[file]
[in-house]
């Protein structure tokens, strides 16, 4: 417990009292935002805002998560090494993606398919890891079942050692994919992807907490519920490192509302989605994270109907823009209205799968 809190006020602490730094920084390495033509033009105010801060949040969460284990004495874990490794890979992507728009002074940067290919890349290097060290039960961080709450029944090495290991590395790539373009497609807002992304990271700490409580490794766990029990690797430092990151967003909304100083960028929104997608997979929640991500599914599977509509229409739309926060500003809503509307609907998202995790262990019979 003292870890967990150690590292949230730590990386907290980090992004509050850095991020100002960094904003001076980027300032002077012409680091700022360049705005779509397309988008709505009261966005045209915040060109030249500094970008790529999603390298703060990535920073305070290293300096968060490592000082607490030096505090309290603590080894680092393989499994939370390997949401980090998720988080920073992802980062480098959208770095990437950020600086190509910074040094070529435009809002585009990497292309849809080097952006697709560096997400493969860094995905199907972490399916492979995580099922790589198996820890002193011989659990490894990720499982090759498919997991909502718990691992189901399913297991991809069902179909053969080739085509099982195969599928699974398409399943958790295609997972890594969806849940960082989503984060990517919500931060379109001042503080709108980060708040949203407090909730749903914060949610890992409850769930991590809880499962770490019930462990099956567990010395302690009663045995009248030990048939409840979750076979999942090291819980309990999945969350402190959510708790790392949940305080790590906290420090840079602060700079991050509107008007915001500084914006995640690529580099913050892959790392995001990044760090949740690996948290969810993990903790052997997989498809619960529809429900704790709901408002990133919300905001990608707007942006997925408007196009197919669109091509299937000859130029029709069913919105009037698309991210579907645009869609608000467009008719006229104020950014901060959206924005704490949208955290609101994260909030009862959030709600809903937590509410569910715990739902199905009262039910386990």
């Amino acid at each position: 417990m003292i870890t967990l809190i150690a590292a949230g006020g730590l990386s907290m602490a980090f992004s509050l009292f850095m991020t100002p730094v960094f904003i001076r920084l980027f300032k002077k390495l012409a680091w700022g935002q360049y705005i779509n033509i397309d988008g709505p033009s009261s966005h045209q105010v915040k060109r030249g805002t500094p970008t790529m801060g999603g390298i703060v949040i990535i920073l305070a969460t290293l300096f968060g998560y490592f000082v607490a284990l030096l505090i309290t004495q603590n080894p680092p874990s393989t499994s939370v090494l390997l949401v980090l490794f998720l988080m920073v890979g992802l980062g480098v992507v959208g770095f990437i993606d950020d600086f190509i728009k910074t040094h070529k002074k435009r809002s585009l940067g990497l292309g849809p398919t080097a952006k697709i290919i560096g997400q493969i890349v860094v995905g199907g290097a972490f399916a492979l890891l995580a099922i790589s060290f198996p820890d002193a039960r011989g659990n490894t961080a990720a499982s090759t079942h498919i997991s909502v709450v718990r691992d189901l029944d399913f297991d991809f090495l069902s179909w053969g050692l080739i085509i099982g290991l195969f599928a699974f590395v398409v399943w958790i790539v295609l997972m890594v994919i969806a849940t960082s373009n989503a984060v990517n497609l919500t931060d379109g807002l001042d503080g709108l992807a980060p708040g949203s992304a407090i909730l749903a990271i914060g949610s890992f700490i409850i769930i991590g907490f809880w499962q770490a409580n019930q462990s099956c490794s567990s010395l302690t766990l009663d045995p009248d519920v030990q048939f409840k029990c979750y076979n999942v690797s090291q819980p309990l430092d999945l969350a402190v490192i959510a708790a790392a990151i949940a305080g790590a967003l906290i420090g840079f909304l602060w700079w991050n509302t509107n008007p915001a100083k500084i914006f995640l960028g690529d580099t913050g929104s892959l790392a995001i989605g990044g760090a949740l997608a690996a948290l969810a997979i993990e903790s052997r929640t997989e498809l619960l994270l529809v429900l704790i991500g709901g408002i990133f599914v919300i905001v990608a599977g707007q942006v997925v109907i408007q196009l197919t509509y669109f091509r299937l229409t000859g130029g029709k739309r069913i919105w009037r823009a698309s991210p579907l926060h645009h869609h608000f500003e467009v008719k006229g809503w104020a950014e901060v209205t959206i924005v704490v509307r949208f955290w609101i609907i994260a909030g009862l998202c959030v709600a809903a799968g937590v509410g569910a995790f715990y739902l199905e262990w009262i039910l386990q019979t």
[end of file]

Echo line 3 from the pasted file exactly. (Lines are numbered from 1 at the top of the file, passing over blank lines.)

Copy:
């Amino acid at each position: 417990m003292i870890t967990l809190i150690a590292a949230g006020g730590l990386s907290m602490a980090f992004s509050l009292f850095m991020t100002p730094v960094f904003i001076r920084l980027f300032k002077k390495l012409a680091w700022g935002q360049y705005i779509n033509i397309d988008g709505p033009s009261s966005h045209q105010v915040k060109r030249g805002t500094p970008t790529m801060g999603g390298i703060v949040i990535i920073l305070a969460t290293l300096f968060g998560y490592f000082v607490a284990l030096l505090i309290t004495q603590n080894p680092p874990s393989t499994s939370v090494l390997l949401v980090l490794f998720l988080m920073v890979g992802l980062g480098v992507v959208g770095f990437i993606d950020d600086f190509i728009k910074t040094h070529k002074k435009r809002s585009l940067g990497l292309g849809p398919t080097a952006k697709i290919i560096g997400q493969i890349v860094v995905g199907g290097a972490f399916a492979l890891l995580a099922i790589s060290f198996p820890d002193a039960r011989g659990n490894t961080a990720a499982s090759t079942h498919i997991s909502v709450v718990r691992d189901l029944d399913f297991d991809f090495l069902s179909w053969g050692l080739i085509i099982g290991l195969f599928a699974f590395v398409v399943w958790i790539v295609l997972m890594v994919i969806a849940t960082s373009n989503a984060v990517n497609l919500t931060d379109g807002l001042d503080g709108l992807a980060p708040g949203s992304a407090i909730l749903a990271i914060g949610s890992f700490i409850i769930i991590g907490f809880w499962q770490a409580n019930q462990s099956c490794s567990s010395l302690t766990l009663d045995p009248d519920v030990q048939f409840k029990c979750y076979n999942v690797s090291q819980p309990l430092d999945l969350a402190v490192i959510a708790a790392a990151i949940a305080g790590a967003l906290i420090g840079f909304l602060w700079w991050n509302t509107n008007p915001a100083k500084i914006f995640l960028g690529d580099t913050g929104s892959l790392a995001i989605g990044g760090a949740l997608a690996a948290l969810a997979i993990e903790s052997r929640t997989e498809l619960l994270l529809v429900l704790i991500g709901g408002i990133f599914v919300i905001v990608a599977g707007q942006v997925v109907i408007q196009l197919t509509y669109f091509r299937l229409t000859g130029g029709k739309r069913i919105w009037r823009a698309s991210p579907l926060h645009h869609h608000f500003e467009v008719k006229g809503w104020a950014e901060v209205t959206i924005v704490v509307r949208f955290w609101i609907i994260a909030g009862l998202c959030v709600a809903a799968g937590v509410g569910a995790f715990y739902l199905e262990w009262i039910l386990q019979t």